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User641626 said on 04 February 2012

I caught genital herpes from a boyfriend who never had any symptoms. I have had it for 8 years now., and it has never affected my life. I have told boyfriends who I trusted about it and I have never had a bad reaction, it has never affected any of my relationships. People make such a fuss over what is really a minor skin irritation with no long term effects on health. The stigma attached to this virus by ignorant people is ridiculous. Most people have herpes in one form or another. I would advise people to get on with their lives and stop worrying about this condition.

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2012_Anonymous said on 06 December 2011

One of my ex-sexual partners told me that he has herpes, back in Jan 2011. I have also seen the red blisters on his penis, back in Jan 2011. I have been tested and got the all clear.

I'm no longer in contact with him, but the last time I spoke to him, Sep 2011, he's now trying to say that he doesn't have 'herpes'. He's saying he's clean and the red blisters, on the head of his penis were caused by poor hygine (lying in his dirt / filth for days on end, not getting washed and not washing properly). Apperently his doctor told him that. Can this be true or is it more likely to be a lie?

I don't believe that the red blisters were caused by poor hygine because wouldn't that have just casued a smell, a rash, spots (acne) and irretated skin? But I want to make sure though, incase i could be wrong.

The concern i have, is if he really does have herpes and the red blisters were not caused by poor hygine... Then he's telling people he's clean, when he isn't, which means he's willing to pass herpes onto people.

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HerpesFish said on 17 October 2011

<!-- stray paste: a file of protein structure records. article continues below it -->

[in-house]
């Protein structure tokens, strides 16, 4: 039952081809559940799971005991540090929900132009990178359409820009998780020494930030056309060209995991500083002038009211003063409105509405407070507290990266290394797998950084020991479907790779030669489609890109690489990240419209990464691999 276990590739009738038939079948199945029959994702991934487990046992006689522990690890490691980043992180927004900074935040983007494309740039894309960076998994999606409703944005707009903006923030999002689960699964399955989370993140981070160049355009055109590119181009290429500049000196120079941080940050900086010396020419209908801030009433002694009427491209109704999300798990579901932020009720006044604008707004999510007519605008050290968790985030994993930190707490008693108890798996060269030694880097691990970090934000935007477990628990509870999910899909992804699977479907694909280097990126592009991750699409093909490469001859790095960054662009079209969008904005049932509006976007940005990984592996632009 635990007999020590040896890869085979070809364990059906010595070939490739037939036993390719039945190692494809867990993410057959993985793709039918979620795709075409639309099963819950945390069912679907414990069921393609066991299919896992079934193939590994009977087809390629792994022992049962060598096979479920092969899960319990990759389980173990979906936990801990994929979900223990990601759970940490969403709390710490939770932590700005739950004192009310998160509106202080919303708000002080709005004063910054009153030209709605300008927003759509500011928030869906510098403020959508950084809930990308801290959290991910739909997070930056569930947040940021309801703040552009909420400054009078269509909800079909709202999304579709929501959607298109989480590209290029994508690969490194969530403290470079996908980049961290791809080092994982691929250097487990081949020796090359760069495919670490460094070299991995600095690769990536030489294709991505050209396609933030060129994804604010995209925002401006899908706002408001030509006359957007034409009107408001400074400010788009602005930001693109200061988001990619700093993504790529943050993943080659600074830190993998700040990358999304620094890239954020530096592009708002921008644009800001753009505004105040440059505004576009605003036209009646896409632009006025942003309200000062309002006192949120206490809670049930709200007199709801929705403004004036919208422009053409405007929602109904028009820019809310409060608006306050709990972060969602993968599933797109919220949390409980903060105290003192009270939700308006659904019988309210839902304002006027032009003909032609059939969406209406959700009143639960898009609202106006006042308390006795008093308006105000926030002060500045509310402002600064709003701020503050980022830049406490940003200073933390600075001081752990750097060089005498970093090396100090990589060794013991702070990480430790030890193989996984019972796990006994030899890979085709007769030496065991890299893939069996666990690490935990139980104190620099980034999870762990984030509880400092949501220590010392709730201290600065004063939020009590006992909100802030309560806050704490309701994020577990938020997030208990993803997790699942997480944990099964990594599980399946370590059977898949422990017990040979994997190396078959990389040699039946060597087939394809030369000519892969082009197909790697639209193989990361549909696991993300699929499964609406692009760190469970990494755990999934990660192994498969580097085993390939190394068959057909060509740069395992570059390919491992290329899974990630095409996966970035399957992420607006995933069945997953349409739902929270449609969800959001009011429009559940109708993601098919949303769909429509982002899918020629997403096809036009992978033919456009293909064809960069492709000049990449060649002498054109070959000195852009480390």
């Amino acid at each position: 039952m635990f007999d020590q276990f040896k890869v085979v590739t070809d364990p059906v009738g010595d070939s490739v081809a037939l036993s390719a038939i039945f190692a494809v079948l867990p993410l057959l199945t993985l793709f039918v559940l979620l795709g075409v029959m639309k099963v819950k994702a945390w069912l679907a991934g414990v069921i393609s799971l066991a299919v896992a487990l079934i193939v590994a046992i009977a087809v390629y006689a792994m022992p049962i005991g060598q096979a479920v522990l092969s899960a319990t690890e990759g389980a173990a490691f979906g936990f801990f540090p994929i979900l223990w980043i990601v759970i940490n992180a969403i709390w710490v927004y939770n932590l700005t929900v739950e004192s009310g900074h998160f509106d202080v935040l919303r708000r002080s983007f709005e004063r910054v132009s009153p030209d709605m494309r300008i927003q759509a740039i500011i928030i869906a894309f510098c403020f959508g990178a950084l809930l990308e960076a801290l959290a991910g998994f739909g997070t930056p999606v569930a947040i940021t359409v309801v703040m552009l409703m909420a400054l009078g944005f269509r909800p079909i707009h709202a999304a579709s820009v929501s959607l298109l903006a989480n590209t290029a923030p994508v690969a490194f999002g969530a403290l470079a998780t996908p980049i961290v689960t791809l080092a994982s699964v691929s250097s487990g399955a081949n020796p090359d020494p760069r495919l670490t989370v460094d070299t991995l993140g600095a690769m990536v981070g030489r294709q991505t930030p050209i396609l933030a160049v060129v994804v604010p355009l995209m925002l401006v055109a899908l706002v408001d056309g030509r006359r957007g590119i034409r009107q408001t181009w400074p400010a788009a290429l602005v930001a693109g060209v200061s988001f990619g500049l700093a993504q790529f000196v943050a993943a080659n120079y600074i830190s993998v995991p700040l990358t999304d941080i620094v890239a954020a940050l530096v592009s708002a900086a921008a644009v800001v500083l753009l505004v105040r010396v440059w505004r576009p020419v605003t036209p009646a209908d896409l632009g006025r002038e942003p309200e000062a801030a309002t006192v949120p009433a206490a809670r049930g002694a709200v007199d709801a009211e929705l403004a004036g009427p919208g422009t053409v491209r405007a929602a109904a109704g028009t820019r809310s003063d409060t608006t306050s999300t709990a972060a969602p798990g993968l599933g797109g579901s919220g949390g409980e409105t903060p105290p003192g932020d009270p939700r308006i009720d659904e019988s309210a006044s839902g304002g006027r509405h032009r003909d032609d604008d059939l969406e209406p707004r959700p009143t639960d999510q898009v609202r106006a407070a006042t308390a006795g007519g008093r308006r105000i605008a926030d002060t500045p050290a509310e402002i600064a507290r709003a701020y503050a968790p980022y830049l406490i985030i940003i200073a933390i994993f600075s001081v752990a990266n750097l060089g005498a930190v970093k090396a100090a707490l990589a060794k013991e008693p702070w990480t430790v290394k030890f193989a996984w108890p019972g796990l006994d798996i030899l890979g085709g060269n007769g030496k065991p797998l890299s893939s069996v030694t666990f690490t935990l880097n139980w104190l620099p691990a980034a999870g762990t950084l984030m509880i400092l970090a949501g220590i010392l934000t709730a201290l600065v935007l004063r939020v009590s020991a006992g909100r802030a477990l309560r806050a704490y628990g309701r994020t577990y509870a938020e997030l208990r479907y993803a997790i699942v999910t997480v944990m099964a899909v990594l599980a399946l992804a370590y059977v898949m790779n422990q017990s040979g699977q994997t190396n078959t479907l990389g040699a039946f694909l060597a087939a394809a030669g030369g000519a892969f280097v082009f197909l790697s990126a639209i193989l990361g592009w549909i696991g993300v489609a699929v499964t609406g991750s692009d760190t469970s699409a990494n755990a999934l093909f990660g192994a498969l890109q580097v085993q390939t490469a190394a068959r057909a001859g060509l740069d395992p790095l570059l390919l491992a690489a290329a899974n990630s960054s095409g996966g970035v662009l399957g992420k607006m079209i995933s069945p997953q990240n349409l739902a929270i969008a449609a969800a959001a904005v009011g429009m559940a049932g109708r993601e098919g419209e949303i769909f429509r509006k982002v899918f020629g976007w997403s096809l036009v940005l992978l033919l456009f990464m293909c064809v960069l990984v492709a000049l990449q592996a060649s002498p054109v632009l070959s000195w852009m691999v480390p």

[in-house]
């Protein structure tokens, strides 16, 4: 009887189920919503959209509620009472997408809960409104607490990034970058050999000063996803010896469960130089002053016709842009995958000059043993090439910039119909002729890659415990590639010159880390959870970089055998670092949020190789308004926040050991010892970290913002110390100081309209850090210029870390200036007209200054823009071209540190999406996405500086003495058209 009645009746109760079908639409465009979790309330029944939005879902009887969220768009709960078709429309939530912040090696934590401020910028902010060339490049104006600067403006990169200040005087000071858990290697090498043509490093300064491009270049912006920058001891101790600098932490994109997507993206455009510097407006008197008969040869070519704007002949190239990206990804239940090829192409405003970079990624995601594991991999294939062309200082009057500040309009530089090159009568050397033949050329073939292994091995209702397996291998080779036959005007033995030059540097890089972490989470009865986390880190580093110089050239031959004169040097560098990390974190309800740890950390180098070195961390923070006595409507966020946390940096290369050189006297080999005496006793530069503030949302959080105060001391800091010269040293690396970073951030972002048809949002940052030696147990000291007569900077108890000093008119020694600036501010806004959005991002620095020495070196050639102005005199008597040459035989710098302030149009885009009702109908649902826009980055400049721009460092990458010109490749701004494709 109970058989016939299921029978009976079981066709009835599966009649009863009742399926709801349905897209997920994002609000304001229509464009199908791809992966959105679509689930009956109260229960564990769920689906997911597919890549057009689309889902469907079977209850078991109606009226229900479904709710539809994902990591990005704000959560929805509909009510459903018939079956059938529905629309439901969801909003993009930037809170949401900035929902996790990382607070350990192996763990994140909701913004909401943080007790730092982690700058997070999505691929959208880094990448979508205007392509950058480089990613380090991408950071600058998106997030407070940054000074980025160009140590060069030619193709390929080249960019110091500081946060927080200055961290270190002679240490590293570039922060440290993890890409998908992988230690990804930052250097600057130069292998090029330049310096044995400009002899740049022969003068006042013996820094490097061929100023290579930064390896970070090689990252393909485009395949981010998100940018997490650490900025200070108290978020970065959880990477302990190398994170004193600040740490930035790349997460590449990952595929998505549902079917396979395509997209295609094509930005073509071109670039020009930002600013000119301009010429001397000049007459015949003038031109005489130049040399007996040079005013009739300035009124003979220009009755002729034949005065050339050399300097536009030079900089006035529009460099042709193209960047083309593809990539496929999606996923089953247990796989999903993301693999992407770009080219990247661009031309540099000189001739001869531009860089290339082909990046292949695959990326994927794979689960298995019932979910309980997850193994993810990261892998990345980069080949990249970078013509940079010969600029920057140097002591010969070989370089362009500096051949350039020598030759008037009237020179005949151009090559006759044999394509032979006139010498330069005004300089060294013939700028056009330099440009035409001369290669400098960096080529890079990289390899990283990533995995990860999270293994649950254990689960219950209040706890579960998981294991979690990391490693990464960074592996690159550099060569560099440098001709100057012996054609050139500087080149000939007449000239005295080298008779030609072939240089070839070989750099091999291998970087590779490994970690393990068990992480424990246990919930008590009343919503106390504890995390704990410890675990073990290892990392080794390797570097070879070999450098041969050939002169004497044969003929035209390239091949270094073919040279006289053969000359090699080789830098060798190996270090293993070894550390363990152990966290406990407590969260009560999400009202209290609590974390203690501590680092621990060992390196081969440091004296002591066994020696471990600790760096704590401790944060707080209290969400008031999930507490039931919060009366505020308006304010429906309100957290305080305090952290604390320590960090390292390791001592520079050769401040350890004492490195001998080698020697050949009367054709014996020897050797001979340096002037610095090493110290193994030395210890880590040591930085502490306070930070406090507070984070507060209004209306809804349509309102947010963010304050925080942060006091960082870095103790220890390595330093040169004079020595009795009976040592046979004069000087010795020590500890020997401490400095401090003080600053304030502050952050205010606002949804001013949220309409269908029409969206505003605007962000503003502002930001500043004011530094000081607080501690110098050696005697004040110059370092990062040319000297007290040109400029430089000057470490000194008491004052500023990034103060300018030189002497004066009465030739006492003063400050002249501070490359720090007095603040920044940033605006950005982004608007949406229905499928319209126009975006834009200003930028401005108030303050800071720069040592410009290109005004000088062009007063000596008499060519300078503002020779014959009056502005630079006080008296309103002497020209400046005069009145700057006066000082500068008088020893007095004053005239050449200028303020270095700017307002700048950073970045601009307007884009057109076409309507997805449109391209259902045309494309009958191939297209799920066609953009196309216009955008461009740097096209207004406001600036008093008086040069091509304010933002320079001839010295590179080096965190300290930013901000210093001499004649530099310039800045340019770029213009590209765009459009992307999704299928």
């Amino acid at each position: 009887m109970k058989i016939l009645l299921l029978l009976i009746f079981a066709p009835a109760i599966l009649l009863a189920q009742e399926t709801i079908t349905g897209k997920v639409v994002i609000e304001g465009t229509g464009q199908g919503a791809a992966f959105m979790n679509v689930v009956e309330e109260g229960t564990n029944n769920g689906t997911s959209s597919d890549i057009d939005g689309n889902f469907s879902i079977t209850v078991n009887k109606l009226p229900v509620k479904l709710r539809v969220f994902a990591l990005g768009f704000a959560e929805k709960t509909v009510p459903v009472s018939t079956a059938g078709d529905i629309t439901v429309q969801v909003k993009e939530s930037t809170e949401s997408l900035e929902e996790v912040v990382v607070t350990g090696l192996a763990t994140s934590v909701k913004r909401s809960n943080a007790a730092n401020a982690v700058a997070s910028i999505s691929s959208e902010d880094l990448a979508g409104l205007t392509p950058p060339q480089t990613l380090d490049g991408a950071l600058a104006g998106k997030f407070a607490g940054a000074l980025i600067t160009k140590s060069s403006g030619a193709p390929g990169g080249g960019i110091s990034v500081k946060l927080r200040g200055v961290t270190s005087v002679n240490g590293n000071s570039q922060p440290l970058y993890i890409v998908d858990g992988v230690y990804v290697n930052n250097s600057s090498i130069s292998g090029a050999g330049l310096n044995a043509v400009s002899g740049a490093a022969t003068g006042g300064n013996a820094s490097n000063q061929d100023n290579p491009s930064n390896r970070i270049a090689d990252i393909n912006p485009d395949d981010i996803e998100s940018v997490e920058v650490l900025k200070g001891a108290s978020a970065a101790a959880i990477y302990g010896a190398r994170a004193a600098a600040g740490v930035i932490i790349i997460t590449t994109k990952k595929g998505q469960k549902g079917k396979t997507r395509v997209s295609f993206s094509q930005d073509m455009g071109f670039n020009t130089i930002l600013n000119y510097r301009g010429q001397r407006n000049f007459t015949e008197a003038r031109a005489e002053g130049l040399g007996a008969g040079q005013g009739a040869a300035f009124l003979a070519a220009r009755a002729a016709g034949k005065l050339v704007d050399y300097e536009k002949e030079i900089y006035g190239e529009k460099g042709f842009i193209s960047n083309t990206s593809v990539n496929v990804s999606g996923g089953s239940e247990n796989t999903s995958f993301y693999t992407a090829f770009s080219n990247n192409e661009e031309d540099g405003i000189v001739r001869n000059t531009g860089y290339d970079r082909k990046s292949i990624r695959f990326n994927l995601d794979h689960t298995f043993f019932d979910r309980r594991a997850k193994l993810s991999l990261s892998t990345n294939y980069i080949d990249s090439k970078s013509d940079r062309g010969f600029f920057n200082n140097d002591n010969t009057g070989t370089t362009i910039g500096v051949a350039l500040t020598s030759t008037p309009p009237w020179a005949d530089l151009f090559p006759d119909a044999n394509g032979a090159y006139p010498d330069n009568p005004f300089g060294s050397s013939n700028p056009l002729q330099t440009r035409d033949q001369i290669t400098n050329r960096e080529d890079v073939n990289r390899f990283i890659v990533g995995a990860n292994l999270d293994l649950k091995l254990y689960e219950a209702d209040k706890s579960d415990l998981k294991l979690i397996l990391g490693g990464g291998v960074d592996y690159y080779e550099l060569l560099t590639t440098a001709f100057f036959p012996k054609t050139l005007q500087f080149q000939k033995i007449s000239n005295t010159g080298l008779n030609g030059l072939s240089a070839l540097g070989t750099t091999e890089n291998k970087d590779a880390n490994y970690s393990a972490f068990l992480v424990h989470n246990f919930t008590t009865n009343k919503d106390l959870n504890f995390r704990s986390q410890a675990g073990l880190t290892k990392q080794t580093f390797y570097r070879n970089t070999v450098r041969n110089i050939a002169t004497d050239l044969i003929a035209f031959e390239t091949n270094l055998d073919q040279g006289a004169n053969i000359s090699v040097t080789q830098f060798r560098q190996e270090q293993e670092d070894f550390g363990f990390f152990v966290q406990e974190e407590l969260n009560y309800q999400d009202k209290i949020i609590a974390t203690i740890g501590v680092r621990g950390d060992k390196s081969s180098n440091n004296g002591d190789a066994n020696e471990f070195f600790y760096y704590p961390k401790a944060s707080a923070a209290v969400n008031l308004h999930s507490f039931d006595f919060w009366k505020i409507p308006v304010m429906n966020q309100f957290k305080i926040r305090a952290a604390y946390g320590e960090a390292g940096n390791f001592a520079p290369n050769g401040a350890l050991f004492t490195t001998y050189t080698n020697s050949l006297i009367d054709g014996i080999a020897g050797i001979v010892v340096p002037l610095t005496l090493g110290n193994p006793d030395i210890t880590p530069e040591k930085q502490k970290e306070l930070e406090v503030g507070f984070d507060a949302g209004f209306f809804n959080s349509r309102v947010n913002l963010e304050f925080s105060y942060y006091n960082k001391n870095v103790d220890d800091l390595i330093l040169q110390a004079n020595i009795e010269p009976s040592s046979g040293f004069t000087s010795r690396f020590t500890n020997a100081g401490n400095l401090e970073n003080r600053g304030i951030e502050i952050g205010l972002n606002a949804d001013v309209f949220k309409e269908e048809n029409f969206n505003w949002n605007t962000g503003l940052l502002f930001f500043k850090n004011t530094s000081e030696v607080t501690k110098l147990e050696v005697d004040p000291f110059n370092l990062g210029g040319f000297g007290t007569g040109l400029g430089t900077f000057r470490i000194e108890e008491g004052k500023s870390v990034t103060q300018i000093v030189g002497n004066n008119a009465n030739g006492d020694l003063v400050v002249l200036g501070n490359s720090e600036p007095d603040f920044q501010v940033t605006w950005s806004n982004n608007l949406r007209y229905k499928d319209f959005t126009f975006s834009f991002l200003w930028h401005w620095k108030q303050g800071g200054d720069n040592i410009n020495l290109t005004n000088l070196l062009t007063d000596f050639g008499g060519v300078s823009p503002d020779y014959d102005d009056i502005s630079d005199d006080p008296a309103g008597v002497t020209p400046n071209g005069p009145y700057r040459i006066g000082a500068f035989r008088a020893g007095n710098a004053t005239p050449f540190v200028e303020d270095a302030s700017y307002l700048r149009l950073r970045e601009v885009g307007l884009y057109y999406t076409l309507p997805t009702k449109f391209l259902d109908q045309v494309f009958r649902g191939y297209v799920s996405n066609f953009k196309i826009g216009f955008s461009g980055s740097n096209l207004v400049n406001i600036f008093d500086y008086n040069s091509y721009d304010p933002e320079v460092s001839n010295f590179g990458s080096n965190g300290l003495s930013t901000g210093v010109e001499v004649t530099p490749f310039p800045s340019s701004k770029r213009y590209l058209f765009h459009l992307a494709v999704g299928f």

According to statistics of HerpesFish,com, 16 percent of Americans have HSV-2 infections. The vast majority — between 75 percent and 90 percent – don’t know they are infected because they don’t get, or don’t notice, herpes sores on their genitals. So, we should not judge a person by herpes because you may have it but do not know.

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Jamie_Rocks said on 27 August 2011

My new partner has genital herpes. This is the first time I've come across an STI so have little knowledge or experience really. I know we have to be safe and use protection but I have other queries.

I presume I can catch herpes from oral sex. Would I just catch it on my lips or would it be present in my genitals also?

Several months ago a cold sore developed on my top lip. I had not had sex for several months although I had kissed people I'd met on a date. Could I also have herpes and would this only be present around my mouth?

Sorry if I sound a little niaive, like I said I have had little experience with STIs.

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stub said on 18 August 2011

Hi louise claire.I have just found out i hve herpes and wld love to know how to get rid of them.Also does anyone else know what i can do to help with the pain as it is very severe.

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juke1959 said on 03 August 2011

Hi Louise, Could you please pass the details onto myself as well pls. Thanks

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juke1959 said on 03 August 2011

Hi Louise, Could you please pass the details onto myself as well pls. Thanks

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Verity312 said on 20 July 2011

Hi Louise, I'd be really grateful if you could pass along the details of the herbs you took? Thank you!

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liz1234 said on 18 July 2011

Hi louise I would be totally grateful if you could pass on the details of what you took thank you

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ellagrace said on 09 July 2011

Hello Louise Claire, can you tell me please what herbs were recommended to you? thank you